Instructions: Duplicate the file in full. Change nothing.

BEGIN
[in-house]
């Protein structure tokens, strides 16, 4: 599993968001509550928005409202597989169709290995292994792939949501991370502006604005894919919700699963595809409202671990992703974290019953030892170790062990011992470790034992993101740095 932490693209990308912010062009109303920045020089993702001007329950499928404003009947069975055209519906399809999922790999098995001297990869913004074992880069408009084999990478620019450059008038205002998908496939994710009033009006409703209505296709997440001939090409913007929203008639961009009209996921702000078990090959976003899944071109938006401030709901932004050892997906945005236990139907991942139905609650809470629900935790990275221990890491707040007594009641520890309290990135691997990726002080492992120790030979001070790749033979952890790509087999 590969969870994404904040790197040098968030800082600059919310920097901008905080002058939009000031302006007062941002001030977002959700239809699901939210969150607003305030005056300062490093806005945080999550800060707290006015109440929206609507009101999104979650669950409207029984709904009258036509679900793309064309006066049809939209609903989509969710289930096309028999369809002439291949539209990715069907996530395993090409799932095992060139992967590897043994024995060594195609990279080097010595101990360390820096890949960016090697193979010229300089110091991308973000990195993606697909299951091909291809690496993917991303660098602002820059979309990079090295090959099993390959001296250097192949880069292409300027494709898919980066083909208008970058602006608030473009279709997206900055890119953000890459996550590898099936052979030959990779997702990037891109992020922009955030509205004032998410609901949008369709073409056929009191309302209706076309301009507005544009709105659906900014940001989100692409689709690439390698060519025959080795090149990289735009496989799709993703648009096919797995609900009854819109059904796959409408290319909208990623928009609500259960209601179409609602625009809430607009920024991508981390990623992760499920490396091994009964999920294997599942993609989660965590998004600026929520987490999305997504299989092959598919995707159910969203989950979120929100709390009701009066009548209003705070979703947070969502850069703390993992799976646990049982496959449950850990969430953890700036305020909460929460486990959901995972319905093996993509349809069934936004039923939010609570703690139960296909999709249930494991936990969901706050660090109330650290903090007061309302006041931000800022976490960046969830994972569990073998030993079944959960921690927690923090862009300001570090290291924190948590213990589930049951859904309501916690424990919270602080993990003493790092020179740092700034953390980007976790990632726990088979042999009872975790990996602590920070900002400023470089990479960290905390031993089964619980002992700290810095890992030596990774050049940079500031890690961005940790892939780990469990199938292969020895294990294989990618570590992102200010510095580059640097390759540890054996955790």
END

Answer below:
[in-house]
């Protein structure tokens, strides 16, 4: 599993968001509550928005409202597989169709290995292994792939949501991370502006604005894919919700699963595809409202671990992703974290019953030892170790062990011992470790034992993101740095 932490693209990308912010062009109303920045020089993702001007329950499928404003009947069975055209519906399809999922790999098995001297990869913004074992880069408009084999990478620019450059008038205002998908496939994710009033009006409703209505296709997440001939090409913007929203008639961009009209996921702000078990090959976003899944071109938006401030709901932004050892997906945005236990139907991942139905609650809470629900935790990275221990890491707040007594009641520890309290990135691997990726002080492992120790030979001070790749033979952890790509087999 590969969870994404904040790197040098968030800082600059919310920097901008905080002058939009000031302006007062941002001030977002959700239809699901939210969150607003305030005056300062490093806005945080999550800060707290006015109440929206609507009101999104979650669950409207029984709904009258036509679900793309064309006066049809939209609903989509969710289930096309028999369809002439291949539209990715069907996530395993090409799932095992060139992967590897043994024995060594195609990279080097010595101990360390820096890949960016090697193979010229300089110091991308973000990195993606697909299951091909291809690496993917991303660098602002820059979309990079090295090959099993390959001296250097192949880069292409300027494709898919980066083909208008970058602006608030473009279709997206900055890119953000890459996550590898099936052979030959990779997702990037891109992020922009955030509205004032998410609901949008369709073409056929009191309302209706076309301009507005544009709105659906900014940001989100692409689709690439390698060519025959080795090149990289735009496989799709993703648009096919797995609900009854819109059904796959409408290319909208990623928009609500259960209601179409609602625009809430607009920024991508981390990623992760499920490396091994009964999920294997599942993609989660965590998004600026929520987490999305997504299989092959598919995707159910969203989950979120929100709390009701009066009548209003705070979703947070969502850069703390993992799976646990049982496959449950850990969430953890700036305020909460929460486990959901995972319905093996993509349809069934936004039923939010609570703690139960296909999709249930494991936990969901706050660090109330650290903090007061309302006041931000800022976490960046969830994972569990073998030993079944959960921690927690923090862009300001570090290291924190948590213990589930049951859904309501916690424990919270602080993990003493790092020179740092700034953390980007976790990632726990088979042999009872975790990996602590920070900002400023470089990479960290905390031993089964619980002992700290810095890992030596990774050049940079500031890690961005940790892939780990469990199938292969020895294990294989990618570590992102200010510095580059640097390759540890054996955790």